Brown County Water Improvement District #1 (BCWID) General Manager Dennis Spinks reported Tuesday night that although the lake is a little better off now than this time last year, Lake Brownwood has been losing water at a steady pace.
"One year ago on this day we were 2.3 feet lower than we are today so we are much better off today than we were a year ago by several thousand acre feet," Spinks said. "We have lost essentially a foot of elevation in the last month," Spinks said.
Currently, the level of Lake Brownwood is 1412.80 msl which is 12.2 feet below spillway level. Its rate of decline is about 1 tenth of a foot every three days, but that rate will increase as the surface area of the lake decreases, Spinks said.
The newest forecasts are not optimistic regarding significant rain over the next few months.
"What doesn't look good is the U.S. seasonal drought outlook," Spinks said. "I think that this chart shows that nearly all of Texas shows the drought to persist or intensify which is not very good. We are hoping that the forecasters will be wrong."
If the rate of decline continues with no significant rainfall, area residents may be facing even more outdoor water restrictions in the next few months.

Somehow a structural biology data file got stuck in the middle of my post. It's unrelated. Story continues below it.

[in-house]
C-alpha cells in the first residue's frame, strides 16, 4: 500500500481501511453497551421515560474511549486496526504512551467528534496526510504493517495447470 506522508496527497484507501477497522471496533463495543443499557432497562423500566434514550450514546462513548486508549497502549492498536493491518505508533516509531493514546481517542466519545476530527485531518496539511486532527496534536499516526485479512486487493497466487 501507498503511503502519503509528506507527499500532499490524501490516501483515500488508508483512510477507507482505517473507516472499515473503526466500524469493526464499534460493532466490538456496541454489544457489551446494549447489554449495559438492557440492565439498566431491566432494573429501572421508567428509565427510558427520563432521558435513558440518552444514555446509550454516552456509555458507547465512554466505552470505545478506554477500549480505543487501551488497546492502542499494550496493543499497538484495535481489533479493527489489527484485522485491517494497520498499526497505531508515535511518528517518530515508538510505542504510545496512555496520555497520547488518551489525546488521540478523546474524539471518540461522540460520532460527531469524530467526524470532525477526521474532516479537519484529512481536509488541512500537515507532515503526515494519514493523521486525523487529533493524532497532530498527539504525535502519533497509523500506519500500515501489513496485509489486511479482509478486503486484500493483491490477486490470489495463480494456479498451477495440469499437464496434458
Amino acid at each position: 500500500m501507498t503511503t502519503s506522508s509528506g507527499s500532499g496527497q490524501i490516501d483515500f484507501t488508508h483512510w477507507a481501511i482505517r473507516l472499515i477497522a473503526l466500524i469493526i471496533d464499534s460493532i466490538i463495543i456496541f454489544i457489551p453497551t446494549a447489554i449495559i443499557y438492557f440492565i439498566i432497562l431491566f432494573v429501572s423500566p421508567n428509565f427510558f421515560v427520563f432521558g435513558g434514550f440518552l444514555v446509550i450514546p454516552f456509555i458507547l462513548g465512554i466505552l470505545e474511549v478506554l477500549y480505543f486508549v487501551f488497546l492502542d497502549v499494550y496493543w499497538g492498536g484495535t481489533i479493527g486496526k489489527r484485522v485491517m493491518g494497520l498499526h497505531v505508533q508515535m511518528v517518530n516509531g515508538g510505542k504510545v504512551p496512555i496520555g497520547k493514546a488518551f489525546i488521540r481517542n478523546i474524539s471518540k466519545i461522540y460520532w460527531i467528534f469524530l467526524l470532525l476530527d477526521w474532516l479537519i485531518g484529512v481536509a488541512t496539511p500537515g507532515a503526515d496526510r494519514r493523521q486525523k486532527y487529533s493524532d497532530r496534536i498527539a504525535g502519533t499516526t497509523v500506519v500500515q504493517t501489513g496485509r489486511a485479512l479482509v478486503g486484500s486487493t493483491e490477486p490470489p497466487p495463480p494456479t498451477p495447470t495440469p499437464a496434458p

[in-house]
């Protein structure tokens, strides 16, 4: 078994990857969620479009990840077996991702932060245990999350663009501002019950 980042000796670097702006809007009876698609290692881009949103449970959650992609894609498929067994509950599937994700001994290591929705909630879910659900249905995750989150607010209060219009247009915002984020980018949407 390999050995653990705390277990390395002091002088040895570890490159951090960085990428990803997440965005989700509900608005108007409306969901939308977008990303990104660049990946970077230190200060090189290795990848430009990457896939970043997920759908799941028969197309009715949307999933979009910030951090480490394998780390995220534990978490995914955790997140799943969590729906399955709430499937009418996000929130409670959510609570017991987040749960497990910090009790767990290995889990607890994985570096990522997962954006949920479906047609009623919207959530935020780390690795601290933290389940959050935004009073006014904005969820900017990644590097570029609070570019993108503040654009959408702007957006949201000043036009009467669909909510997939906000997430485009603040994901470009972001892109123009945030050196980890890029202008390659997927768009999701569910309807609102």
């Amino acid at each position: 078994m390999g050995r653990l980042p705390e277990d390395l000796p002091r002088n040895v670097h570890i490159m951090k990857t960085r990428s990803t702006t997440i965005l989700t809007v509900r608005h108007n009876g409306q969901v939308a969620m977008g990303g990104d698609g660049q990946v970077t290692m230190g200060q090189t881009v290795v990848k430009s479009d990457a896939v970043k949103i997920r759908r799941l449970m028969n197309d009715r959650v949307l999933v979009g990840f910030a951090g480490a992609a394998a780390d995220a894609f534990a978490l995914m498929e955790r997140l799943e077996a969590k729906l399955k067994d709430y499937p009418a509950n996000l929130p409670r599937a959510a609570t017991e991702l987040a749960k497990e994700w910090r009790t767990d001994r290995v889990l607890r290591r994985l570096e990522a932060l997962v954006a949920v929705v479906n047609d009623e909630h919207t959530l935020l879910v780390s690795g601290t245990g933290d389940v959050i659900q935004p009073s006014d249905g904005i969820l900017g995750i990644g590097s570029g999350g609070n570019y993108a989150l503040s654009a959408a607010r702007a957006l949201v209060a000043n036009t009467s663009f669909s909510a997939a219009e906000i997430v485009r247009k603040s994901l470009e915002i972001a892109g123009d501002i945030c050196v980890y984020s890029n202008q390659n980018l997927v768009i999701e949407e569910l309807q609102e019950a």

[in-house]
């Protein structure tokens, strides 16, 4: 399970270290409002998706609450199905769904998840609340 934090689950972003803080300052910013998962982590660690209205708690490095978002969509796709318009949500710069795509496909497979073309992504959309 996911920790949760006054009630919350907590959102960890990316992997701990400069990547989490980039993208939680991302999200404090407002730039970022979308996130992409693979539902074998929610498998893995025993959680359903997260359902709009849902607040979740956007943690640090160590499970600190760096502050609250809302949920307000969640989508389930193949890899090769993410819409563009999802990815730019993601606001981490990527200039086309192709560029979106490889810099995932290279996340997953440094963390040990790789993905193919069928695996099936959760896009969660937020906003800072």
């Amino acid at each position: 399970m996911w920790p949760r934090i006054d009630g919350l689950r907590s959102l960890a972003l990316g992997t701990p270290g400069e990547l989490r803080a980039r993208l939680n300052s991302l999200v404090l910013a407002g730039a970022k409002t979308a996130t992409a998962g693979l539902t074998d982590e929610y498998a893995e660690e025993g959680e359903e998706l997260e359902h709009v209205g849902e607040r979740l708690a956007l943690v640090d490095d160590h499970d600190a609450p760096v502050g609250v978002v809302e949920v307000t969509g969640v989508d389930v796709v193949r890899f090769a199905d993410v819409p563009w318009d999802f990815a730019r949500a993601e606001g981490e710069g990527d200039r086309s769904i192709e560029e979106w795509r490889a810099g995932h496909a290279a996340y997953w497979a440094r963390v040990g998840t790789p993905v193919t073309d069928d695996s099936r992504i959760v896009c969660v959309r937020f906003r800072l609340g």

"We are still in Stage 3 of our drought contingency plan; Stage 4 will not occur until we reach 1411 msl, so we have about another two feet of elevation until we reach Stage 4," Spinks said.
Stage 4 would require another 20% decrease in water consumption, but specific restrictions for customers in Stage 4 would be determined by local water providers such as cities and municipal water districts.
Currently, about 10 million gallons of water per day come out of Lake Brownwood for use by water customers with a spike on authorized watering days.
"About 6 million goes to municipal use and about 4 million goes to irrigation," Spinks said. "You can see on the Mondays and Tuesdays, which are the watering days, that water usage increases about 2-2.5 million gallons because of the watering days."